The concern is to remove all obstacles which have prevented the country from establishing political justice, economic justice, social justice, cultural justice, religious justice and to construct a new constitutional frame-work in terms of the system of government-structurally, politically economically, socially, culturally and religiously."

The Sovereign National Conference will give ethnic nationalities an opportunity to examine the questions that have made Nigeria such a disaster and come up with some answers such as the right of every nationality to have greater control over their resources.

For many of us cautious optimist, I had believed that the primary duty of the National Conference, sovereign or un-sovereign would have been the above, although I have equally said that a sound legislative body would have spared us the agony of all the extra-committee bodies.

As the latest conference draws to an end, I dare say with empty barrels, it has done nothing regarding receive and deliberate upon ‘all’ grievances and whether contained in memoranda or letter from individuals or groups within and outside Nigeria.

Did they discuss and deliberate on everything under the sun with regards to Nigeria and how to preserve the country in which Nigerians will have fulfillment of their hopes and aspirations.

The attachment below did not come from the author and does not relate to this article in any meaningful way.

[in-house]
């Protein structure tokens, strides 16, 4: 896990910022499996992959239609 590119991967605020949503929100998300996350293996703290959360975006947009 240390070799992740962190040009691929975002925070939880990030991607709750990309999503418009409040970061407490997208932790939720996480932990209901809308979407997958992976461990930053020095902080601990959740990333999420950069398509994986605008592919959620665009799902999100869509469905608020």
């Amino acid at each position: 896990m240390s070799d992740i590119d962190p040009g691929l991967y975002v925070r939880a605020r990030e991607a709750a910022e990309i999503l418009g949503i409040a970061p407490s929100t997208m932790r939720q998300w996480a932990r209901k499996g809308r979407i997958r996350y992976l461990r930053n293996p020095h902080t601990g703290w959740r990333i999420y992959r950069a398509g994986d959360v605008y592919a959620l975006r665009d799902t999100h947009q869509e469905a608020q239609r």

In other words, a Nigeria where every ethnic group will find succour; and where the masses, the neglected, the persecuted, the deprived and the cheated will find solace.

In short, has this group come anywhere close to rebuilding the country called Nigeria from scratch and to establish a new constitutional structure for a new Nigeria, beyond all the politico talk, based on ethnic factors and religion.  Have they done any considerable economic restructuring?

Or they have added to the cost of governance in Nigeria. Brought about more government in Nigeria; with the theorem that we bake more cake simply by subdividing the same cake into smaller and smaller slices. Carving out more states in Nigeria, creating more bodies, and staus quo remains.

So in truth after several weeks, dozens of breaks, a few deaths, prominent being that of Dora Akunyili, all the standing and sitting ovations, accusations and counter, threats by the Adamawa monarch to ‘waka go cameroun’, only came to naught.

We have again been ‘bobo-ed’ (deceived) according to Femi Kuti, sone of late sage Fela Kuti.

Yesterday, Dem tell us sey

Sey today, na we go gain

So we struggle, suffer dey

For this new democratic change

But the truth of the matter be sey

Dem disguise another way

To continue their crooked ways

Oh Yes! Dem bobo!

Dem bobo your mama!

Dem bobo your papa!

Dem bobo your grandmama!

Dem bobo your grandpapa!

Dem bobo the market women!

Dem bobo you journalist!

The human right activists!

In the name of democracy!

Dem bobo your mama ahahaha ahaha!

For tomorrow, they make us wait

Then again, we wait in vain

So many troubles in the rain

To make this a proper mighty change

But the truth of the matter be sey

Dem disguise another way

To continue their crooked ways

Whether we like it or not, until we are ready to freely discuss Nigeria, we will not have quick closure. When will we put all our cards on the table, if we keep deferring true discourse we simply prolong the problem. Will we be ready, or continue ‘bobo-ing’ ourselves—only time will tell.